Criminal Justice Reform Done Right
In turning its bail system around, New Jersey has shown a capacity for evidence-based policy innovation that's likely to serve as a national model.
Feather O'Connor Houstoun, who has held positions at every level of government, is a senior adviser to the Wyncote Foundation on public media and journalism and a former president of the William Penn Foundation. She was a member of the Philadelphia School Reform Commission from December 2011 to October 2016.
Houstoun served as Pennsylvania's secretary of public welfare during Gov. Tom Ridge's administration, New Jersey state treasurer under Gov. Tom Kean, chief financial officer of the Southeastern Pennsylvania Transportation Authority, and in a number of senior positions with the U.S. Department of Housing and Urban Development.
Timely housing assistance is crucial, but it can be tricky to overcome institutional barriers.
The spread of an innovative program piloted in Philadelphia is the result of persistence, rigorous study and evaluation, along with efforts to avoid common pitfalls.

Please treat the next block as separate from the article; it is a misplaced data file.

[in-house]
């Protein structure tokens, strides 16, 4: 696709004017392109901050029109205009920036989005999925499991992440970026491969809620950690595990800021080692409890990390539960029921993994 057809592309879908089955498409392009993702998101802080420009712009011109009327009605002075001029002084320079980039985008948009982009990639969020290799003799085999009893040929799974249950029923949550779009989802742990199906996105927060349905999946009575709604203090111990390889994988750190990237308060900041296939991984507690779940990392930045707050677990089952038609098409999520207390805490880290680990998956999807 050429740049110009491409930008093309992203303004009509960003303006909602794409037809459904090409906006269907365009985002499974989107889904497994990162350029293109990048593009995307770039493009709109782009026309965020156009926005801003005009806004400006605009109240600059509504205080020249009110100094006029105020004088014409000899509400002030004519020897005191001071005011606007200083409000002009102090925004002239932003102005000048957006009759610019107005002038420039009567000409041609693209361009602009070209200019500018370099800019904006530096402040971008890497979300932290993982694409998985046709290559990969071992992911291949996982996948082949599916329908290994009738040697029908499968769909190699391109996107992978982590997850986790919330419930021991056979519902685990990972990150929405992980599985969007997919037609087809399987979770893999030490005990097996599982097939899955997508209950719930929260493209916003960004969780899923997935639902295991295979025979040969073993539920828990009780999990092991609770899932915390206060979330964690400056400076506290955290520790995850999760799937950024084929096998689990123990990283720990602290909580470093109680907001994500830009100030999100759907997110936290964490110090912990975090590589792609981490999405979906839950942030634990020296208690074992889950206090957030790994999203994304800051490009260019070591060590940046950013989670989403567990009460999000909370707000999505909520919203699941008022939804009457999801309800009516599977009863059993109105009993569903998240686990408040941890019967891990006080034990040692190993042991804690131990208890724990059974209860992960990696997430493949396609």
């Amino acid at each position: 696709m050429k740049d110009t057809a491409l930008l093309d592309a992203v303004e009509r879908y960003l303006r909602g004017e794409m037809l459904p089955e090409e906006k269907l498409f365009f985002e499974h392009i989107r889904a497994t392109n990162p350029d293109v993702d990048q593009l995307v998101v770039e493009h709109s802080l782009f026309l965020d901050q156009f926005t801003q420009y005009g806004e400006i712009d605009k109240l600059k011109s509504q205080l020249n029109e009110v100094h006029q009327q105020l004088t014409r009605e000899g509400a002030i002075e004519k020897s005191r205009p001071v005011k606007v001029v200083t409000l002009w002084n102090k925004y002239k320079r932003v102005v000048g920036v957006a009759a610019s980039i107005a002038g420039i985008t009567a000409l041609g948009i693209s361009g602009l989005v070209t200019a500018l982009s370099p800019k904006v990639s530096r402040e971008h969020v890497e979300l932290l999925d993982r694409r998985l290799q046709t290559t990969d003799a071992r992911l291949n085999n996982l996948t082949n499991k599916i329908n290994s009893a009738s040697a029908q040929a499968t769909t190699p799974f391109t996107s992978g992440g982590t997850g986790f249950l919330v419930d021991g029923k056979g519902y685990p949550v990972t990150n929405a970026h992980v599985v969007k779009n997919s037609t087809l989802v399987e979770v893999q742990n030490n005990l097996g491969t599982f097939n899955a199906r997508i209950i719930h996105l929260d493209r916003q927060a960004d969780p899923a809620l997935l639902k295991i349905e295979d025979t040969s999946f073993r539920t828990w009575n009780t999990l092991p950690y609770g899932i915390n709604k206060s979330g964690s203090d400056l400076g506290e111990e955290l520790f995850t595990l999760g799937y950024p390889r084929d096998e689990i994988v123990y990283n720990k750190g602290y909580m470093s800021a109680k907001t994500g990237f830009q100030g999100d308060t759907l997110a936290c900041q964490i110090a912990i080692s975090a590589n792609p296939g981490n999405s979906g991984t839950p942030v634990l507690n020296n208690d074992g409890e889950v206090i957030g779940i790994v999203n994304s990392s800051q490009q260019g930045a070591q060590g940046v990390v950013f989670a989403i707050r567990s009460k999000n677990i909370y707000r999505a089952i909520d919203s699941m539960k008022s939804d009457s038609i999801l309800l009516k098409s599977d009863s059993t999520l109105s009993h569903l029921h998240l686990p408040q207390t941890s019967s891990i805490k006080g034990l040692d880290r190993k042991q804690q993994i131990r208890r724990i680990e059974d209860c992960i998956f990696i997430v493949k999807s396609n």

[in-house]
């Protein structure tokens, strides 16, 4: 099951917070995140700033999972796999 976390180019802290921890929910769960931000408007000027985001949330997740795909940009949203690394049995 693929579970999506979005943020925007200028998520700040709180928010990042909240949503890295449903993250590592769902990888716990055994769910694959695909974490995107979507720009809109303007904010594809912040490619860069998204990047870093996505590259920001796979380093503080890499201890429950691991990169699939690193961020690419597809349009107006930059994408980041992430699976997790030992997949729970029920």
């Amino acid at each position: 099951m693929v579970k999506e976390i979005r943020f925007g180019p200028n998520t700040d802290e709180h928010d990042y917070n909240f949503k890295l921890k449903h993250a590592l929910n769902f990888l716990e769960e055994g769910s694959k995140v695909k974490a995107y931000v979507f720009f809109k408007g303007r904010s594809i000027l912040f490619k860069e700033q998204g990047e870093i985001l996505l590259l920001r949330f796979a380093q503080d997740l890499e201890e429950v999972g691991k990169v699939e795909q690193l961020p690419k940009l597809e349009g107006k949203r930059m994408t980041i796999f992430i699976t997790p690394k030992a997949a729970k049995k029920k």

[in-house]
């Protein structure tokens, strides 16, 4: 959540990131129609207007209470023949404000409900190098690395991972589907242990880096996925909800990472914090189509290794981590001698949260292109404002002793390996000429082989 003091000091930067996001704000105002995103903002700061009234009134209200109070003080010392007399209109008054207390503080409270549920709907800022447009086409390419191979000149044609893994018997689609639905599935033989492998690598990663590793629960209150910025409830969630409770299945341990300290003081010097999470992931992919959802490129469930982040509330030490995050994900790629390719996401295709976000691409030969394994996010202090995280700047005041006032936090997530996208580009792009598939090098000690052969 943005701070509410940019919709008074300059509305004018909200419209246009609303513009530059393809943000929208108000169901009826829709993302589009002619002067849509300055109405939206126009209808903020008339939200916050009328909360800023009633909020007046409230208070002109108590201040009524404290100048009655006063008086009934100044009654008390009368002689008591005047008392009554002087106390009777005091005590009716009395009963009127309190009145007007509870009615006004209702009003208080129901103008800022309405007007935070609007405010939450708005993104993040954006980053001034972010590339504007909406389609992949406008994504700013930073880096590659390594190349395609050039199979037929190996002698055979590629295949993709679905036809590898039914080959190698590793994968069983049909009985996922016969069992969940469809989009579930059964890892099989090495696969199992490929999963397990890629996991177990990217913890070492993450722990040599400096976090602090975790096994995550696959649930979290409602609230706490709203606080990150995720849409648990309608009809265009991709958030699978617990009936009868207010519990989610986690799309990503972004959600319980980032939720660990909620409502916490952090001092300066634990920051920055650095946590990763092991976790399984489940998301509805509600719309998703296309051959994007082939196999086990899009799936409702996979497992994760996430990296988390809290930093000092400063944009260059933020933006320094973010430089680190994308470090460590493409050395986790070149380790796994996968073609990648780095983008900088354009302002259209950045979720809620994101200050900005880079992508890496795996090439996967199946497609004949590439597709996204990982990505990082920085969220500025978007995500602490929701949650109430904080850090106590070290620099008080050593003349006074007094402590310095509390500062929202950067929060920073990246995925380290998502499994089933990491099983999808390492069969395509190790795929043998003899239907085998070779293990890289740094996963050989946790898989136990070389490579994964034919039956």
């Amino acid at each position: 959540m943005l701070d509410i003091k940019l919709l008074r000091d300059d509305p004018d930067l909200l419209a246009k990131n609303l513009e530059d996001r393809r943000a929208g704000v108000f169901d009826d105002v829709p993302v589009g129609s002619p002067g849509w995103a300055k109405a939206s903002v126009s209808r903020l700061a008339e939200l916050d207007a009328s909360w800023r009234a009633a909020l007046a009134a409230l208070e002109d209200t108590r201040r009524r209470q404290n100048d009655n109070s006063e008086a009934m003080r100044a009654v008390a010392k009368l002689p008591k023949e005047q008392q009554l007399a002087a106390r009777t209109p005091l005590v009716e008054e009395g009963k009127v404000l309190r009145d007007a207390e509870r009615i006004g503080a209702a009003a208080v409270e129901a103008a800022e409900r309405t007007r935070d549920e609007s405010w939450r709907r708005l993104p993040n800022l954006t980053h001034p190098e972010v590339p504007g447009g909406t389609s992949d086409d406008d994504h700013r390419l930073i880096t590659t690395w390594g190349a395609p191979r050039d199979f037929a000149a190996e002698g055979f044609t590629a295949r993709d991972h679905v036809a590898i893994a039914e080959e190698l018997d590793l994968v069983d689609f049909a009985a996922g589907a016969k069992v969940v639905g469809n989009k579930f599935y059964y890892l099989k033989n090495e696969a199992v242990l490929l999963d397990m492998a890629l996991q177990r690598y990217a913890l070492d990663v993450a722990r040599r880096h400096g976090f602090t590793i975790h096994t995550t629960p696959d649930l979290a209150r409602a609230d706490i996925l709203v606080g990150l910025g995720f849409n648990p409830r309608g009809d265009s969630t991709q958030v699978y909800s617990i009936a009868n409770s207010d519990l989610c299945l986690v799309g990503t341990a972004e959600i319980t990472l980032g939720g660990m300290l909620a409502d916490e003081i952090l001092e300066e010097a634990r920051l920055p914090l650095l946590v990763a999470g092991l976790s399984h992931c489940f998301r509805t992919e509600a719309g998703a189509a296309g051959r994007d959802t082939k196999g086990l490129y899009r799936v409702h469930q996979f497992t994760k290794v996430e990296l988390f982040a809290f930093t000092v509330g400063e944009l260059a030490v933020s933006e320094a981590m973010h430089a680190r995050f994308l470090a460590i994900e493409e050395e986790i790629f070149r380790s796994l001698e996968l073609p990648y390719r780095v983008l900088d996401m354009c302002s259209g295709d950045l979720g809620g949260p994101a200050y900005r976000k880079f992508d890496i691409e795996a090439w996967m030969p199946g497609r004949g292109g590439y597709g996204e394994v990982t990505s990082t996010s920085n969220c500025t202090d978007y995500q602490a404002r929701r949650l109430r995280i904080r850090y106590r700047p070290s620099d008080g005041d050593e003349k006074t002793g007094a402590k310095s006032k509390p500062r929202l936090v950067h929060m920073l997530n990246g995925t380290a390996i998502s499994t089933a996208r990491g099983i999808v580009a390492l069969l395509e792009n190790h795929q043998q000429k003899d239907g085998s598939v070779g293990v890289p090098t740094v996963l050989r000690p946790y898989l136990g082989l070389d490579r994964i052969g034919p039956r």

As efforts to evaluate housing programs illustrate, it's difficult to make precise comparisons. But it's worth the effort.
Experiments in the Seattle area that involve an array of organizations have ambitious goals.
Pay-for-success programs seem to hold promise as a way to find the up-front investments for programs that save money in the long run.
In the end, it's usually better to define what a service should be before deciding who should deliver it.
The story of Italy's effort to decentralize its governmental functions offers lessons for innovators everywhere.
The assertion that a program will save more money than it costs in the long term is a difficult one to demonstrate.
A journal launched by two Philadelphia social services entrepreneurs is going a long way toward spreading the word about what works and what doesn't.